1. Glad to see you are labelling your pants. I do wish someday the "Throw up Bush" could be given a label...

  2. Pant. Plants. Whatever. I think the Rocket Vomit Juniper would take too much time to explain.

  3. Labels...I guess I'm going to have to write a post and participate in this month's project too. The Quest for the Perfect Label is somewhat like the Holy Grail, isn't it?

  4. My tag storage is similar, a ziploc. I do often find tags buried in the dirt when digging up plants.
    Your house is beautiful!

  5. My labels are here, there and everywhere! My rant is when I buy something labeled one color and it turns out to be another color -- too late to replace with the color that I really wanted!


  6. jodi,
    There is no such thing as the perfect label. I was much happier in life when I came to that realization.

    Thanks. A ziplock is high-tech compared to my pot of labels. It's left dirt all over my desk.

    My wife once bought a slew of tulip bulbs for me she picked up in Holland, in the most exotic colors - blues, reads, crimsons and deep purples. They all came up yellow. I feel your pain.

  7. You can waterproof your labels easily enough Jim. Just get that clear tape that is used to seal window/glass cracks. Sandwich your lables between two pieces.

    You can get it at Home Depot for cheap...

  8. Thanks Ms. A, Teddy's Mom, Al, Sandy – whichever one of your personalities is on top today. That'd be a good option to try out before I spend money on permanent ones.

  9. Hi Jim, you are the master of definitive, interesting labels. May we learn your technique, when you come up with one. :-) What a dilemma. We want to know what is what, but hate the way those stakes break off, move or just plain disappear. And don't even talk about pens. For me though, it's not what is it, but where is it.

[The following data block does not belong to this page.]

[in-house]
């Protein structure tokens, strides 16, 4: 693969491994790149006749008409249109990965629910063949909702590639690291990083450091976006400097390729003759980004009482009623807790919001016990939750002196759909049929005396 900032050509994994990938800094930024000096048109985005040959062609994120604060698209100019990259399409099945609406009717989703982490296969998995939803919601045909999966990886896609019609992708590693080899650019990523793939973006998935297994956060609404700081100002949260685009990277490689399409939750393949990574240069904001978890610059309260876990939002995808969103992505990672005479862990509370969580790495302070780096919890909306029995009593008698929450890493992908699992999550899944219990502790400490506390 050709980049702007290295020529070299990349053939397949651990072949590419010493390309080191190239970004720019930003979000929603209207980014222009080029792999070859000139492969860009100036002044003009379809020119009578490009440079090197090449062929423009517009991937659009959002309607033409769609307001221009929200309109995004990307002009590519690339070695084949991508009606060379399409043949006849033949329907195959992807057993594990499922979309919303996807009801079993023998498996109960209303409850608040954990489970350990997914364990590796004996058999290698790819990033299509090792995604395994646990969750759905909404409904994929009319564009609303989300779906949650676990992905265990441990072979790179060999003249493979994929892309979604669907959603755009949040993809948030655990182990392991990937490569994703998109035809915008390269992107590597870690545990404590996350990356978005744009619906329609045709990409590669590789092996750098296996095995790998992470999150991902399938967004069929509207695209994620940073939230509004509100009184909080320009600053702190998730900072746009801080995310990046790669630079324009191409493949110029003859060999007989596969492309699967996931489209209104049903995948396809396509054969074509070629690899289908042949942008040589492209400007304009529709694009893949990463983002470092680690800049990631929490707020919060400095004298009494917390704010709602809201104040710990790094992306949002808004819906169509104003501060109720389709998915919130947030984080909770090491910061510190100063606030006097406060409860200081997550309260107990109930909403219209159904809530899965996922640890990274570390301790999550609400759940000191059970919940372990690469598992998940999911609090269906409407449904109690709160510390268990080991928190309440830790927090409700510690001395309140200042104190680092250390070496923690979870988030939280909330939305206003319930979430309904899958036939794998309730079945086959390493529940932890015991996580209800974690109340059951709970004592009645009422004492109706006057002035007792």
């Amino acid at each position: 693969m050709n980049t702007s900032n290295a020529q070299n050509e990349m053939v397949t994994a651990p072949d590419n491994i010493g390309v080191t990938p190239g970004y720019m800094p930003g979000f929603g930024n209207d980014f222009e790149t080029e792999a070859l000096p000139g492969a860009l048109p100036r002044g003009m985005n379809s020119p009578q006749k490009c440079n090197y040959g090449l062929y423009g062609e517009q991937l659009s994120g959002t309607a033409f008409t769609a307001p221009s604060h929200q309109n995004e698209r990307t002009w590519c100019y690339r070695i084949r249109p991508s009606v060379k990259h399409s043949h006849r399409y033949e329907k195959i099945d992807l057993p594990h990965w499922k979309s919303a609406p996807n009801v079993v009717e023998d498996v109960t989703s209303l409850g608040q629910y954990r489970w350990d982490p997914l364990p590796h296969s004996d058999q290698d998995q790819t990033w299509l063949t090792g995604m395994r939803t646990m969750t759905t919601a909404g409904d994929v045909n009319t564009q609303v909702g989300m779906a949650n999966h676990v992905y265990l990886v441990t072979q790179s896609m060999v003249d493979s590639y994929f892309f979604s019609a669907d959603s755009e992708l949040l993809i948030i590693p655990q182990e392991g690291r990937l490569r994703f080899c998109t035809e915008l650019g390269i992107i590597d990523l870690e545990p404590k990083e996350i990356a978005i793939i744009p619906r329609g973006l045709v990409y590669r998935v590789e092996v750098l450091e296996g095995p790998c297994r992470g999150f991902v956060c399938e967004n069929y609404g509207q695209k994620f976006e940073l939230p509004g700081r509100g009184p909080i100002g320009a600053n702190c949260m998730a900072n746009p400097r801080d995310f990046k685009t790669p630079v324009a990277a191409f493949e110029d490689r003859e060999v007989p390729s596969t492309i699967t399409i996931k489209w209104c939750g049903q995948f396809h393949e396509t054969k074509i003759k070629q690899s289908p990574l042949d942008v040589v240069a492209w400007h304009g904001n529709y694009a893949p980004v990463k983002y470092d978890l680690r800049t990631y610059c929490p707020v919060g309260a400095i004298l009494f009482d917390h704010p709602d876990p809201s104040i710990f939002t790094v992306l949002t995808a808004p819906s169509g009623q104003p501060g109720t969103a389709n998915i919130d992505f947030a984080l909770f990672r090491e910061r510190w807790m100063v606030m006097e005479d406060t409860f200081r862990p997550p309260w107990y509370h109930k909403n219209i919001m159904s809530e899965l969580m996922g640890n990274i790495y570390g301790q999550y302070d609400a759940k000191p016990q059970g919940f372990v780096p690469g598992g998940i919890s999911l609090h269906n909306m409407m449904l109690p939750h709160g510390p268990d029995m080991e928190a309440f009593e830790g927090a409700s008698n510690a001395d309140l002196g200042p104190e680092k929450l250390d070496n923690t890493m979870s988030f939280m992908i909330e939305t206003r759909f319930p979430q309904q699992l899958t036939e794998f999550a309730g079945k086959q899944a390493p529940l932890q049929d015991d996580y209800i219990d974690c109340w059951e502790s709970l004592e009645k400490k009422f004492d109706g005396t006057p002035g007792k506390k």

10. Frances,
    Why thank you. My original name for the post was going to be "Dynamo Label MAker," though I'm no dynamo and am not good about labeling plants, so it would have been false labeling.

  11. You raise an issue I hadn't considered: the value of labeling before garden tours. With that many people coming though, it must save you countless hours answering questions. It's also a kindness to those who'd like to ask but don't want to be a bother. Thanks for sharing this post for the GGW Design Workshop, Jim.

  12. I too do not label the plants in my garden, but never thought about doing it for the garden tours. What a good idea!

  13. Nan & heirloomgardener,
    What I should do is take the top three questions (Where'd you get those outdoor rugs? Is that really a clematis? An espalier, I've never heard of that?) and do up signs for those - saving repeating the same thing 2,000 times.

  14. I know I've said this a billion times but I LOVE your house!

    Great post on labels, too.

  15. Don't throw out those old labels from plants that have gone on to a better place - they make an excellent reminder of all the things you once grew. Occasionally, I like to look back on the plants I've killed & think about what could have gone wrong and consider whether I should try again. I'm with you about not labelling plants in the garden, so there are plant tags in boxes & in plastic pots in the garage. I need to organize them & come up with a better storage system.

  16. Gina,
    You have mentioned before how much you like my house. I'm starting to get nervous, you're not a house stalker, are you? I have a friend that is. She spends her Sundays attending open houses. She's a great fan of houses and all the realtors know her, and miss her when they don't see her.

    Mr. McGregor's Daughter,
    Throw something away? Why, I wouldn't have it!

    I should find a bald piece of earth, arrange all my dead plant labels there like grave markers and call it my plant graveyard. I think it's funny, but not many appreciate my sense of humor as much as they should.